Predisposed to Prejudice but Responsive to Intergroup Contact? Testing the Unique Benefits of Intergroup Contact Across Different Types of Individual Differences

Kteily, Nour, Hodson, Gordon, Dhont, Kristof, Ho, Arnold K. (2019) Predisposed to Prejudice but Responsive to Intergroup Contact? Testing the Unique Benefits of Intergroup Contact Across Different Types of Individual Differences. Group Processes and Intergroup Relations, 22 (1). pp. 3-25. ISSN 1368-4302. E-ISSN 1461-7188. (doi:10.1177/1368430217716750)

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Abstract

Recent research demonstrates that intergroup contact effectively reduces prejudice even among prejudice-prone persons. But some assert that evidence regarding the benefits of contact among prejudice-prone individuals is “mixed”, particularly for those higher in social dominance orientation (SDO), one of the field’s most important individual differences. Problematically, person-variables are typically considered in isolation despite being inter-correlated, leaving the question of which unique psychological aspects of prejudice-proneness (e.g., authoritarianism, antiegalitarianism, cognitive style) are responsive to intergroup contact unresolved. To address this shortcoming, in a large sample of White Americans (N = 465) we simultaneously examined the contact-attitude association at varying levels of ideological (SDO, right-wing authoritarianism), cognitive-style (need for closure), and identity-based (group identification) indicators of prejudice-proneness. Examining a broad range of intergroup criterion measures (e.g., racism, support for racial profiling) we reveal that greater contact quality is associated with lower levels of intergroup hostility for those both lower and higher on a variety of indicators of prejudice-proneness, simultaneously considered.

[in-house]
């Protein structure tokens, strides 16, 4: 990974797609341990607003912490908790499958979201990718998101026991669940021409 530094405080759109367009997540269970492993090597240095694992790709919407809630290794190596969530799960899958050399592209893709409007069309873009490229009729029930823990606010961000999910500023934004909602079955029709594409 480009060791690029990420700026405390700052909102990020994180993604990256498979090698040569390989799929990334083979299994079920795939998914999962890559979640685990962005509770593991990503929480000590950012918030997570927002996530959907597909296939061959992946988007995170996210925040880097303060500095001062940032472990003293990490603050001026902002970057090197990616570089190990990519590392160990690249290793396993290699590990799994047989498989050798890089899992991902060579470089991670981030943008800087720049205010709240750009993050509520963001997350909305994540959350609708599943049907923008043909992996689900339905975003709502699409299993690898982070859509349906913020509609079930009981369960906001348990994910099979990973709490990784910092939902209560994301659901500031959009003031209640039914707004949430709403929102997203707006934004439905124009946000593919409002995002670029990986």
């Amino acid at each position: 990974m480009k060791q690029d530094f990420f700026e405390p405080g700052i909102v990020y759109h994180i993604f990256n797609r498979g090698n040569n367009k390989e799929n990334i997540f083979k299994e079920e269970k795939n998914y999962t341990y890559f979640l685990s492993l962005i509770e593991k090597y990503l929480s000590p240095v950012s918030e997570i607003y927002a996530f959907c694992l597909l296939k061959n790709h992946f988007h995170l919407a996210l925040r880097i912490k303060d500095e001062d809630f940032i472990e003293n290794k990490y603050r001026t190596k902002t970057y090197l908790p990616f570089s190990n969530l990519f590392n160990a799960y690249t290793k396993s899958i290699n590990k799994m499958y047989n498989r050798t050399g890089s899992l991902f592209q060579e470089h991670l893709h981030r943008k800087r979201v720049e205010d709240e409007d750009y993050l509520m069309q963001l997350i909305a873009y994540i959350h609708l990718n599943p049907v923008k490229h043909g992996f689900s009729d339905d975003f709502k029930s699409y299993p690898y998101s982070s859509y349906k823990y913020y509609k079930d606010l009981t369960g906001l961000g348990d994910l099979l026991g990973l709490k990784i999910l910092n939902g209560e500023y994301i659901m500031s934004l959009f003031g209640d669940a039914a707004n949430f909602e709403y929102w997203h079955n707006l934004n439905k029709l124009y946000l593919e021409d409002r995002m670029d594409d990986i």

Item Type: Article
DOI/Identification number: 10.1177/1368430217716750
Subjects: B Philosophy. Psychology. Religion > BF Psychology
Divisions: Faculties > Social Sciences > School of Psychology > Centre for the Study of Group Processes
Faculties > Social Sciences > School of Psychology
Faculties > Social Sciences > School of Psychology > Social Psychology
Depositing User: Kristof Dhont
Date Deposited: 23 Jun 2017 08:45 UTC
Last Modified: 29 May 2019 19:10 UTC
Resource URI: https://kar.kent.ac.uk/id/eprint/62130 (The current URI for this page, for reference purposes)
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